I’d happily trade Fonterra for Sako and Tikka.

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The mind of a sniper

What goes on in the mind of a sniper?

Chris Kyle is a sniper, the best in the world. He describes his job:

As US forces surged into Iraq in 2003, Chris Kyle was handed a sniper rifle and told to watch as a marine battalion entered an Iraqi town.

A crowd had come out to greet them. Through the scope he saw a woman, with a child close by, approaching his troops. She had a grenade ready to detonate in her hand.

“This was the first time I was going to have to kill someone. I didn’t know whether I was going to be able to do it, man, woman or whatever,” he says.

“You’re running everything through your mind. This is a woman, first of all. Second of all, am I clear to do this, is this right, is it justified? And after I do this, am I going to be fried back home? Are the lawyers going to come after me saying, ‘You killed a woman, you’re going to prison’?”

But he didn’t have much time to debate these questions.

“She made the decision for me, it was either my fellow Americans die or I take her out.”

He pulled the trigger.

Kyle remained in Iraq until 2009. According to official Pentagon figures, he killed 160 people, the most career sniper kills in the history of the US military. His own estimate is much higher, at 255 kills.

According to army intelligence, he was christened “The Devil” by Iraqi insurgents, who put a $20,000 (¬£13,000) bounty on his head.

Married with two children, he has now retired from the military and has published a book in which he claims to have no regrets, referring to the people he killed as “savages”.

Israeli researchers have found something a little different:

But a study into snipers in Israel has shown that snipers are much less likely than other soldiers to dehumanise their enemy in this way.

Chris Kyle killed an estimated 40 people during the second battle of Fallujah in 2004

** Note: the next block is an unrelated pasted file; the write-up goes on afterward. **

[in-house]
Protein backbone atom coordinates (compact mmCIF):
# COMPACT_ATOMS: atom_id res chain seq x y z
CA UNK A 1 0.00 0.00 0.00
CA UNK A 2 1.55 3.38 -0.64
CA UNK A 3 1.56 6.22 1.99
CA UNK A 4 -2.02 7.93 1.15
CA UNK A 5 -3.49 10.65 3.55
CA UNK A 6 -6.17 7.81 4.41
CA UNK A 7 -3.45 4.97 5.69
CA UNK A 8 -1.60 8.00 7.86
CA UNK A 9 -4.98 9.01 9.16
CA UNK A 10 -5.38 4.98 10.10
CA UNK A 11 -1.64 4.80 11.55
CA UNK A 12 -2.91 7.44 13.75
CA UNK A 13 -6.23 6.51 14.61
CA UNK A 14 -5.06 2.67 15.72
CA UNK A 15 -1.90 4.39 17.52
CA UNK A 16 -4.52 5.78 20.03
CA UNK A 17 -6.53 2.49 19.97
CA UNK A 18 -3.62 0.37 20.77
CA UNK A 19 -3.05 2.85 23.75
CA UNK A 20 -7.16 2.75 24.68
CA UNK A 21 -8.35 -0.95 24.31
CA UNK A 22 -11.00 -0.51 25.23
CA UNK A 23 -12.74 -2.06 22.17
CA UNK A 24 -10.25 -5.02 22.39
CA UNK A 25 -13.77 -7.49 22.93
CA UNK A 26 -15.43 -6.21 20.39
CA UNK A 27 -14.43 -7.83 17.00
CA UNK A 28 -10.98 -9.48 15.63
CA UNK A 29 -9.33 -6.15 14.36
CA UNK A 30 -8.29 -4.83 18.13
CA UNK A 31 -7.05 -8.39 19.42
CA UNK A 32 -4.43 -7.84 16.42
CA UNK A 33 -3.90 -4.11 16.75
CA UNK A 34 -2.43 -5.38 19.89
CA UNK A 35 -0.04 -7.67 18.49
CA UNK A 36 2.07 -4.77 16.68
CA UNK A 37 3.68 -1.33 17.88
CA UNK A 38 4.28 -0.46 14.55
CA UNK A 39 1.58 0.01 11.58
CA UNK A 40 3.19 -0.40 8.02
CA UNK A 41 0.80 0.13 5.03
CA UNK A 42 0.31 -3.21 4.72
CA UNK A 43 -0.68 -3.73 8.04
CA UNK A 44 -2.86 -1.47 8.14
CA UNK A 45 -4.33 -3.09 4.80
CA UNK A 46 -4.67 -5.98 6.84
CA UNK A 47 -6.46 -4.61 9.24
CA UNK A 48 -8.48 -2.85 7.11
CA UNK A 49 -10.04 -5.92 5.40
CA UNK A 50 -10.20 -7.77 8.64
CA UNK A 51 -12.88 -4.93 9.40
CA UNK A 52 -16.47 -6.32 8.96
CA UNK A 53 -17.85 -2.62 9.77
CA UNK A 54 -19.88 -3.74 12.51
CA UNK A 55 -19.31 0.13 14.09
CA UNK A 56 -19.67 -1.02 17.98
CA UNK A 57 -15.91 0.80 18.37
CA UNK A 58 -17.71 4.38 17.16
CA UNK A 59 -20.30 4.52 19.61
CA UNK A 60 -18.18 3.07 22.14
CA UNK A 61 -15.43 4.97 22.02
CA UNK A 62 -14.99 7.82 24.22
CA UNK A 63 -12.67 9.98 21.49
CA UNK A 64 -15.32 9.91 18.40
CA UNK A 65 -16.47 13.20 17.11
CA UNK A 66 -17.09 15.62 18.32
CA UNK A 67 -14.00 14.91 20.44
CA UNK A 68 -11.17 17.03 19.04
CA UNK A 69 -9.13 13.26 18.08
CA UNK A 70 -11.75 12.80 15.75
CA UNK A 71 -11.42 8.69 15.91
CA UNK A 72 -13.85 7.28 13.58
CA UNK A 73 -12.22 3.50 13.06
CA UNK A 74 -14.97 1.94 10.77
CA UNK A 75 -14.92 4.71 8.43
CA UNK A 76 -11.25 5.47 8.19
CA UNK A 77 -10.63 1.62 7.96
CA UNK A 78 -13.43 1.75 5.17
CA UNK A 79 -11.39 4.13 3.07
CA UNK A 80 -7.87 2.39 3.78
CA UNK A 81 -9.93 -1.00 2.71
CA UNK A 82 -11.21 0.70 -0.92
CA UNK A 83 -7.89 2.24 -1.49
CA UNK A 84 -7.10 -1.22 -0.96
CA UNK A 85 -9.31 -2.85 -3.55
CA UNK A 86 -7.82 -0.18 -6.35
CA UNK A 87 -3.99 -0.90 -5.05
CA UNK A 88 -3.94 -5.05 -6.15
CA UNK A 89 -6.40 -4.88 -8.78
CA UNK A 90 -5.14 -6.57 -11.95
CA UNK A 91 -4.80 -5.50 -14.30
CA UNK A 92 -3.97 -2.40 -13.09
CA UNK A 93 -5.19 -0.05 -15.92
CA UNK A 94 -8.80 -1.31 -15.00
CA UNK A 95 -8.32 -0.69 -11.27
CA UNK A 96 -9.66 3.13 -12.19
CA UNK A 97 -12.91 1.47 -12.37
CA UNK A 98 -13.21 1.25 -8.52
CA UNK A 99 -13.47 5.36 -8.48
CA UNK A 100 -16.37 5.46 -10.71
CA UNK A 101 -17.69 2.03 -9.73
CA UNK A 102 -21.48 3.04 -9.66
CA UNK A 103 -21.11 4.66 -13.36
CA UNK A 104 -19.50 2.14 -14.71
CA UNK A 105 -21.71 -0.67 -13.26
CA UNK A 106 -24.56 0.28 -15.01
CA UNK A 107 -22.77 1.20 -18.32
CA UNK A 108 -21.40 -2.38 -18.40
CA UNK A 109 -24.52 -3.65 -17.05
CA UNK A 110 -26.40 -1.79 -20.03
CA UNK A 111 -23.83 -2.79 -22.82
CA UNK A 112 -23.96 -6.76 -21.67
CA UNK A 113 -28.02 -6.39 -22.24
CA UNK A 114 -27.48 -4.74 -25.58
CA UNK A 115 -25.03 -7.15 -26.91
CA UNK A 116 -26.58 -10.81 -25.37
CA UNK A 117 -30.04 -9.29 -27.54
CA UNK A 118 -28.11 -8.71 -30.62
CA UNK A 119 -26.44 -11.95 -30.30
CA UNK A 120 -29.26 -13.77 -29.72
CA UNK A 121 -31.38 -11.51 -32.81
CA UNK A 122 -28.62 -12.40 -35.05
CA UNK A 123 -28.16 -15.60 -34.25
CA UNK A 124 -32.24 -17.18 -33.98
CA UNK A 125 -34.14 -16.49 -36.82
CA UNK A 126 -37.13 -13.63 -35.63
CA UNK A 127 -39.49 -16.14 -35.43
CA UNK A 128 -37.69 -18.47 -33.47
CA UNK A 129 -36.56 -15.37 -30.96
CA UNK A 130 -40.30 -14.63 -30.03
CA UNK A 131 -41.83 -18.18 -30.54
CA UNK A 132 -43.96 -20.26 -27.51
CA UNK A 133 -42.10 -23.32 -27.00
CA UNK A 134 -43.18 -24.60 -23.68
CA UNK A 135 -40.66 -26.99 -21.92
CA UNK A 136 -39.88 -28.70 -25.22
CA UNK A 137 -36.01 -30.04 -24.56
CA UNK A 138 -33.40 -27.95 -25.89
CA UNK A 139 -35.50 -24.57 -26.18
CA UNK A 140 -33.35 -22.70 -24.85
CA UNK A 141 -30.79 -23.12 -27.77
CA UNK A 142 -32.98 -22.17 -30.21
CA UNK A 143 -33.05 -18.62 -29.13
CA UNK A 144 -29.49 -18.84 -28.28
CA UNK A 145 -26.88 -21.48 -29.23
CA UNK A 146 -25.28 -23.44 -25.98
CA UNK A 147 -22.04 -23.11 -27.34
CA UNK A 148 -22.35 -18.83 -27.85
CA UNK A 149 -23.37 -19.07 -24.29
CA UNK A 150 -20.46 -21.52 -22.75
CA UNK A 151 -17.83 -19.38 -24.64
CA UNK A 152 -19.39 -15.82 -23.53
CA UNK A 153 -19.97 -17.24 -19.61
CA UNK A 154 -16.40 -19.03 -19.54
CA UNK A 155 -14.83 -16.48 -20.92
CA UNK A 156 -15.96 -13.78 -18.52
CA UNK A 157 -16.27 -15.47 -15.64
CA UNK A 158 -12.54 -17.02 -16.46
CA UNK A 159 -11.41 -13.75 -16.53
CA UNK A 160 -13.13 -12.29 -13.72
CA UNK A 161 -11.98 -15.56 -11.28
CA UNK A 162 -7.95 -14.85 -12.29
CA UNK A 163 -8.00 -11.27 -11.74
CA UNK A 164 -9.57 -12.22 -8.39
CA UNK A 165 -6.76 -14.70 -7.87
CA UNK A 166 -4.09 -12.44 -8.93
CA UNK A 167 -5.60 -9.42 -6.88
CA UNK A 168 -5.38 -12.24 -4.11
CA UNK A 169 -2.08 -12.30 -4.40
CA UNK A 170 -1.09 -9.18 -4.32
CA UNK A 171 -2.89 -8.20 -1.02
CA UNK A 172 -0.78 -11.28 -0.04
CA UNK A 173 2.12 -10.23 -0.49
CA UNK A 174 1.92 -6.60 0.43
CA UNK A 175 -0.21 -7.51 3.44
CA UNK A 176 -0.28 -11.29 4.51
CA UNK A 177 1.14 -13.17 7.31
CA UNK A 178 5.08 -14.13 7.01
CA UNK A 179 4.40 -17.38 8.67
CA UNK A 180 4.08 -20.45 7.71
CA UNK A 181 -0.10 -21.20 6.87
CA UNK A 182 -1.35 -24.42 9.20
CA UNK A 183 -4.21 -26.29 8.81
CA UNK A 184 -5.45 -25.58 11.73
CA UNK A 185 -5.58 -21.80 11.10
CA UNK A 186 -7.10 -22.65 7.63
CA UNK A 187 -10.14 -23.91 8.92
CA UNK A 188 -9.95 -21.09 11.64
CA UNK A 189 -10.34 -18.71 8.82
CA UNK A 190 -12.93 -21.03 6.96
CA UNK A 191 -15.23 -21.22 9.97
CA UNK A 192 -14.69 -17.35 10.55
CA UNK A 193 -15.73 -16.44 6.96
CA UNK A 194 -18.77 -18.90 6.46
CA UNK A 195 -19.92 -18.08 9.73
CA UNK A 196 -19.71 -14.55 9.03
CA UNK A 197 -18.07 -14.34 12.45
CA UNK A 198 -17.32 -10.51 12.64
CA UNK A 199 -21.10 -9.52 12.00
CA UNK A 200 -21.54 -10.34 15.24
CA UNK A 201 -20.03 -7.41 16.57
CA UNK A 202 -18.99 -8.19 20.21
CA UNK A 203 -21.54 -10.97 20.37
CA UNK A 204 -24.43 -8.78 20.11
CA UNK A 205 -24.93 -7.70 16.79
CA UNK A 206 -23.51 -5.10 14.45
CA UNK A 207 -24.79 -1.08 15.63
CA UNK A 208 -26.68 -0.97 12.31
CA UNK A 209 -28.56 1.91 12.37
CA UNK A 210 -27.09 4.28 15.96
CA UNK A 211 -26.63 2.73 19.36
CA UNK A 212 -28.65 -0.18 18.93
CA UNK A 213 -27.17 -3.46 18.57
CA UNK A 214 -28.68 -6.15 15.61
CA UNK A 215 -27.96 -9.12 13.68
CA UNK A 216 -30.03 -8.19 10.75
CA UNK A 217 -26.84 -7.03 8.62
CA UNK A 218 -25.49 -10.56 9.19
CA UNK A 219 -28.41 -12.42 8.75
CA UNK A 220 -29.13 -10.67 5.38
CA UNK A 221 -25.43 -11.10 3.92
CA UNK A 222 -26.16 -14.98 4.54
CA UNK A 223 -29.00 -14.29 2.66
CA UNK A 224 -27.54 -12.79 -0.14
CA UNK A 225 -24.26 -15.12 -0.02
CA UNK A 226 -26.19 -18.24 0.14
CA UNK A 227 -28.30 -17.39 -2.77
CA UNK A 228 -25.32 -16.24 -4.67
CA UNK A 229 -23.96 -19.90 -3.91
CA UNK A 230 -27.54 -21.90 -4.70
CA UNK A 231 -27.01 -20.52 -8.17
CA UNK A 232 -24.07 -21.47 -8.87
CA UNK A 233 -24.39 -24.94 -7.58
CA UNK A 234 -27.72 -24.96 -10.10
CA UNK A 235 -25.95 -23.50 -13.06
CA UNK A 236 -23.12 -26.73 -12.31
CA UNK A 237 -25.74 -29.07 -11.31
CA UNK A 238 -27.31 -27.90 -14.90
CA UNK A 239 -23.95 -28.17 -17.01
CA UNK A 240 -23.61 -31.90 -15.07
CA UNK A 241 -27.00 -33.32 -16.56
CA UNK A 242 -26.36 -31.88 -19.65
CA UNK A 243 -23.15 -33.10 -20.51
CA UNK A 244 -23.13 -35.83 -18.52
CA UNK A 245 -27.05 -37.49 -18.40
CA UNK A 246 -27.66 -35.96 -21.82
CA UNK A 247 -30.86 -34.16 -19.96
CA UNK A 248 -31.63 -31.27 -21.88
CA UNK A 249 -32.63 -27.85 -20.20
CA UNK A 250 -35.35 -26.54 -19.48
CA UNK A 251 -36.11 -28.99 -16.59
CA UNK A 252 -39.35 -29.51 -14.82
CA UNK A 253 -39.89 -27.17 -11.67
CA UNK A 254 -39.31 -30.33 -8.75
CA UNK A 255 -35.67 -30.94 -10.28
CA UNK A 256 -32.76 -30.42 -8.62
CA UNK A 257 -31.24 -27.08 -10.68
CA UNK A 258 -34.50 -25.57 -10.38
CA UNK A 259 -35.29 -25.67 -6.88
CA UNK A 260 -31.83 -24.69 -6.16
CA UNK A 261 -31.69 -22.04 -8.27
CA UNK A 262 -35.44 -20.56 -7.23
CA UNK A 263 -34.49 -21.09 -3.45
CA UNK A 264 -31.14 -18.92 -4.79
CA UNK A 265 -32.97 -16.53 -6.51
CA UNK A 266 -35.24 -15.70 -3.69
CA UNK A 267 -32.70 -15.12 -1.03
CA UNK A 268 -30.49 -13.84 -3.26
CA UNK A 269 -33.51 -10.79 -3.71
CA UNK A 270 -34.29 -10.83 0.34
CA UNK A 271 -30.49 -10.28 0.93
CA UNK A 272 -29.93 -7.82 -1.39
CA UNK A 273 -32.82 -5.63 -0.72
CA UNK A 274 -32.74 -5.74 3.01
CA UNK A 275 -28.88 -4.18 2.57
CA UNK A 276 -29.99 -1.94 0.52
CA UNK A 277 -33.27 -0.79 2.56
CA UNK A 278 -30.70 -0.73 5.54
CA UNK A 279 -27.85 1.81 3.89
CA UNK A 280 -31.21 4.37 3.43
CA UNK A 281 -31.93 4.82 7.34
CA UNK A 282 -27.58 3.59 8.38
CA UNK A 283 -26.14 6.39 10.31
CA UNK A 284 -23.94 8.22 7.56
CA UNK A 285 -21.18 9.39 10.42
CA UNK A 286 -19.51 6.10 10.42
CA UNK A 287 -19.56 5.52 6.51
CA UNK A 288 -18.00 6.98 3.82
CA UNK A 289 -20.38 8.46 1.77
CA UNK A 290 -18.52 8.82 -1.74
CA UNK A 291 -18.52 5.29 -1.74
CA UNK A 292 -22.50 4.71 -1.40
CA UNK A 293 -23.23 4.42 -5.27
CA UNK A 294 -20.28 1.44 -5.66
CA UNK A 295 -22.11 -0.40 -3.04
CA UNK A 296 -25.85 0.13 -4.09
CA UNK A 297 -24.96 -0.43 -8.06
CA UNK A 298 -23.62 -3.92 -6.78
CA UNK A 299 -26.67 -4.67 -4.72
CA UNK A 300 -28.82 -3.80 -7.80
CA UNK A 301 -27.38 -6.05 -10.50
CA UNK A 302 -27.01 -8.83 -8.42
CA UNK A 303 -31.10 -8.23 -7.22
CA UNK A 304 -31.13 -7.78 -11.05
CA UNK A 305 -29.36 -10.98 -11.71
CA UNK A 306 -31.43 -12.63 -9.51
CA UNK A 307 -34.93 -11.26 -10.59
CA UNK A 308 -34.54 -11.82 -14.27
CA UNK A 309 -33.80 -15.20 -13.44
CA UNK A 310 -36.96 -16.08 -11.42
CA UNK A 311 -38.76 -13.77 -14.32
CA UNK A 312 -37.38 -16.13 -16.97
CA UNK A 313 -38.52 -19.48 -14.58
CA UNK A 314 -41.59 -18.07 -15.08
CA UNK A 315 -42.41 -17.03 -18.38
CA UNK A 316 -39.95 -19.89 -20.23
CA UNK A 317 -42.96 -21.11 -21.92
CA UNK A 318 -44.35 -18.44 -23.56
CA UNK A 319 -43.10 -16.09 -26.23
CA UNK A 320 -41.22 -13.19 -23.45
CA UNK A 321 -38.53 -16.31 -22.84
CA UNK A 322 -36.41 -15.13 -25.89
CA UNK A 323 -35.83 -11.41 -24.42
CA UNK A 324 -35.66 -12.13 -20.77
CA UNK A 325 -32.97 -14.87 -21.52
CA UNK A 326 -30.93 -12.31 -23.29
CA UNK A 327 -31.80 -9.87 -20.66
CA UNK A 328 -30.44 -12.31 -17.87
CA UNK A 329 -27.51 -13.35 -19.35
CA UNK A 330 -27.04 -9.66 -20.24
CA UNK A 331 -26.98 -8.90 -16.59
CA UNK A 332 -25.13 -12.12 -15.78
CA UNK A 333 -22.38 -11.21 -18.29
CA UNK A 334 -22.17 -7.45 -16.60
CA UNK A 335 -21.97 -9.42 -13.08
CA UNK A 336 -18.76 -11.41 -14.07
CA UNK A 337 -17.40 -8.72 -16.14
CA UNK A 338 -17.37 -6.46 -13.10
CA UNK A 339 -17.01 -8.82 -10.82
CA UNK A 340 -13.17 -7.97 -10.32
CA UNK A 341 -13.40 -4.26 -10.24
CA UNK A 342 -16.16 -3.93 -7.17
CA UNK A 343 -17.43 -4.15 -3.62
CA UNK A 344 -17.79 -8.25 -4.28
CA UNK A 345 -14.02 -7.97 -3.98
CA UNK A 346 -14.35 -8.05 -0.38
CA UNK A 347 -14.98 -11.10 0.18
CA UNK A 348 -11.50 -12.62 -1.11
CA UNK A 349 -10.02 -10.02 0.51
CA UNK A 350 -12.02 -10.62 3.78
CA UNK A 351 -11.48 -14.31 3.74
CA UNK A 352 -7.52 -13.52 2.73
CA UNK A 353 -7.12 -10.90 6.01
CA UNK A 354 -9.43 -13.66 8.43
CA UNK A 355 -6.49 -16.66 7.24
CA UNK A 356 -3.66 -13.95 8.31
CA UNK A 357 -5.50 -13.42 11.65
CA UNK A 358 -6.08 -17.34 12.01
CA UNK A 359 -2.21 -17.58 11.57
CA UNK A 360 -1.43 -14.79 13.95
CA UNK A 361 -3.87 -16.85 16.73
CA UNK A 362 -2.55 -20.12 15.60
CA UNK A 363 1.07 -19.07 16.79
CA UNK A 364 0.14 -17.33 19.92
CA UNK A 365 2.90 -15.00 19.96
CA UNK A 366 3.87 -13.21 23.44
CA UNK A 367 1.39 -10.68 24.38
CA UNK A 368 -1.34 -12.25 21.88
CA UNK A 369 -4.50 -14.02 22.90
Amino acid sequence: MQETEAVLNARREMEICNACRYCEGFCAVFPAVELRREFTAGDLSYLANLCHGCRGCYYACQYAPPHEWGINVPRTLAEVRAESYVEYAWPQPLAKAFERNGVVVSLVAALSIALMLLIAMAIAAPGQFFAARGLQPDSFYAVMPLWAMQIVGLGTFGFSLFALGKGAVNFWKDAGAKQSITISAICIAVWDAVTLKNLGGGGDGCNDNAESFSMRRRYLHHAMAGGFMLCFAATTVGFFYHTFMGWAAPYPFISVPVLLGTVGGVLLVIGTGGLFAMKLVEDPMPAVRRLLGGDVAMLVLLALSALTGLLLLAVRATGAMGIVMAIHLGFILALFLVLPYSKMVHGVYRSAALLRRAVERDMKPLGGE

Part of the reason for this may be that snipers can see their targets with great clarity and sometimes must observe them for hours or even days.

“It’s killing that is very distant but also very personal,” says anthropologist Neta Bar. “I would even say intimate.”

She studied attitudes to killing among 30 Israeli snipers who served in the Palestinian territories from 2000 to 2003, to examine whether killing is unnatural or traumatic for human beings.

She chose snipers in particular because, unlike pilots or tank drivers who shoot at big targets like buildings, the sniper picks off individual people.

What she found was that while many Israeli soldiers would refer to Palestinian militants as “terrorists”, snipers generally referred to them as human beings.

There were about 20 gunmen escorting a convoy and one of them was unlucky enough to get in the sight of my scope. The distance was about 300m, almost nothing for a sniper.

A few seconds later I saw him lying motionless.

In the heat of the moment my only thought was to shoot more and more. I saw the figures rushing in panic and trying to hide.

We killed all of them, except three or four who were wounded and captured. Afterwards I blamed myself for not being cool-headed enough. I thought that if I had been calmer, I would have killed more enemies.

We were proud of ourselves, but now I am ashamed.

If I was asked today, I would say it’s very hard to kill, but more than 20 years ago I was too young.

“The Hebrew word for human being is Son of Adam and this was the word they used by far more than any other when they talked about the people that they killed,” she says.

Snipers almost never referred to the men they killed as targets, or used animal or machine metaphors. Some interviewees even said that their victims were legitimate warriors.

“Here is someone whose friends love him and I am sure he is a good person because he does this out of ideology,” said one sniper who watched through his scope as a family mourned the man he had just shot. “But we from our side have prevented the killing of innocents, so we are not sorry about it.”

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Photo of the Day

Fallen ANZAC Hero – Matthew Lambert

As our SAS boys bury their own hero, the Aussies have repatriated the body of Matthew Lambert.